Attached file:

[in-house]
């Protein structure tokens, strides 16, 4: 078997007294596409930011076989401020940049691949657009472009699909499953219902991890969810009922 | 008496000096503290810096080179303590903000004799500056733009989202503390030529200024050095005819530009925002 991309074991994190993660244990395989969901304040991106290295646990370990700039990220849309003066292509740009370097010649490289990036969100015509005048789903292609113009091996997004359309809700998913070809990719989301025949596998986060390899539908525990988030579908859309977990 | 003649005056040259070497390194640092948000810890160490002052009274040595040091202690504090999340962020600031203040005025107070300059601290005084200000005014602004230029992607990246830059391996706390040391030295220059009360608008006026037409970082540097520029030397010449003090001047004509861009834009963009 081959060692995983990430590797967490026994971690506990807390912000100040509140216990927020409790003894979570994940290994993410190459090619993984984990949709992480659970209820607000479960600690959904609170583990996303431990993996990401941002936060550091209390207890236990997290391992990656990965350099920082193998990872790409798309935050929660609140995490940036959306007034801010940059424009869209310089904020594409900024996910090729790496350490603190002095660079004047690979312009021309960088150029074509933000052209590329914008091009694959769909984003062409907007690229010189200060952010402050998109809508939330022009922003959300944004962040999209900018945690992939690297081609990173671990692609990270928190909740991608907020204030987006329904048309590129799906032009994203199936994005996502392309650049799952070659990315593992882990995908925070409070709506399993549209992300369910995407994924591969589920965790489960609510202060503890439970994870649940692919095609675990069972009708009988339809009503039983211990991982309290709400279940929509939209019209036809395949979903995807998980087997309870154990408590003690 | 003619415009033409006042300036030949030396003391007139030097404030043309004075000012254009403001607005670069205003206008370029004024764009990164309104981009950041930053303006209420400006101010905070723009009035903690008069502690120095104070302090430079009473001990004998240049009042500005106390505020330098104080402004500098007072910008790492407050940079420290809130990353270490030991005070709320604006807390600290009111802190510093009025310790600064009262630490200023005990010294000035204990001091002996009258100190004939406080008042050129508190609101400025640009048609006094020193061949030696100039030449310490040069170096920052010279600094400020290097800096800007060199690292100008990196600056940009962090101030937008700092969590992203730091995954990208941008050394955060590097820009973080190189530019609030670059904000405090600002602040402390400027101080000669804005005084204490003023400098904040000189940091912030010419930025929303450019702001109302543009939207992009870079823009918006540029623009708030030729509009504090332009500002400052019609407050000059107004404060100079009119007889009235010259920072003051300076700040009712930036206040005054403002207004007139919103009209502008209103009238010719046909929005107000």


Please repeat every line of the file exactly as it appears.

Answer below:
[in-house]
């Protein structure tokens, strides 16, 4: 078997007294596409930011076989401020940049691949657009472009699909499953219902991890969810009922 | 008496000096503290810096080179303590903000004799500056733009989202503390030529200024050095005819530009925002 991309074991994190993660244990395989969901304040991106290295646990370990700039990220849309003066292509740009370097010649490289990036969100015509005048789903292609113009091996997004359309809700998913070809990719989301025949596998986060390899539908525990988030579908859309977990 | 003649005056040259070497390194640092948000810890160490002052009274040595040091202690504090999340962020600031203040005025107070300059601290005084200000005014602004230029992607990246830059391996706390040391030295220059009360608008006026037409970082540097520029030397010449003090001047004509861009834009963009 081959060692995983990430590797967490026994971690506990807390912000100040509140216990927020409790003894979570994940290994993410190459090619993984984990949709992480659970209820607000479960600690959904609170583990996303431990993996990401941002936060550091209390207890236990997290391992990656990965350099920082193998990872790409798309935050929660609140995490940036959306007034801010940059424009869209310089904020594409900024996910090729790496350490603190002095660079004047690979312009021309960088150029074509933000052209590329914008091009694959769909984003062409907007690229010189200060952010402050998109809508939330022009922003959300944004962040999209900018945690992939690297081609990173671990692609990270928190909740991608907020204030987006329904048309590129799906032009994203199936994005996502392309650049799952070659990315593992882990995908925070409070709506399993549209992300369910995407994924591969589920965790489960609510202060503890439970994870649940692919095609675990069972009708009988339809009503039983211990991982309290709400279940929509939209019209036809395949979903995807998980087997309870154990408590003690 | 003619415009033409006042300036030949030396003391007139030097404030043309004075000012254009403001607005670069205003206008370029004024764009990164309104981009950041930053303006209420400006101010905070723009009035903690008069502690120095104070302090430079009473001990004998240049009042500005106390505020330098104080402004500098007072910008790492407050940079420290809130990353270490030991005070709320604006807390600290009111802190510093009025310790600064009262630490200023005990010294000035204990001091002996009258100190004939406080008042050129508190609101400025640009048609006094020193061949030696100039030449310490040069170096920052010279600094400020290097800096800007060199690292100008990196600056940009962090101030937008700092969590992203730091995954990208941008050394955060590097820009973080190189530019609030670059904000405090600002602040402390400027101080000669804005005084204490003023400098904040000189940091912030010419930025929303450019702001109302543009939207992009870079823009918006540029623009708030030729509009504090332009500002400052019609407050000059107004404060100079009119007889009235010259920072003051300076700040009712930036206040005054403002207004007139919103009209502008209103009238010719046909929005107000």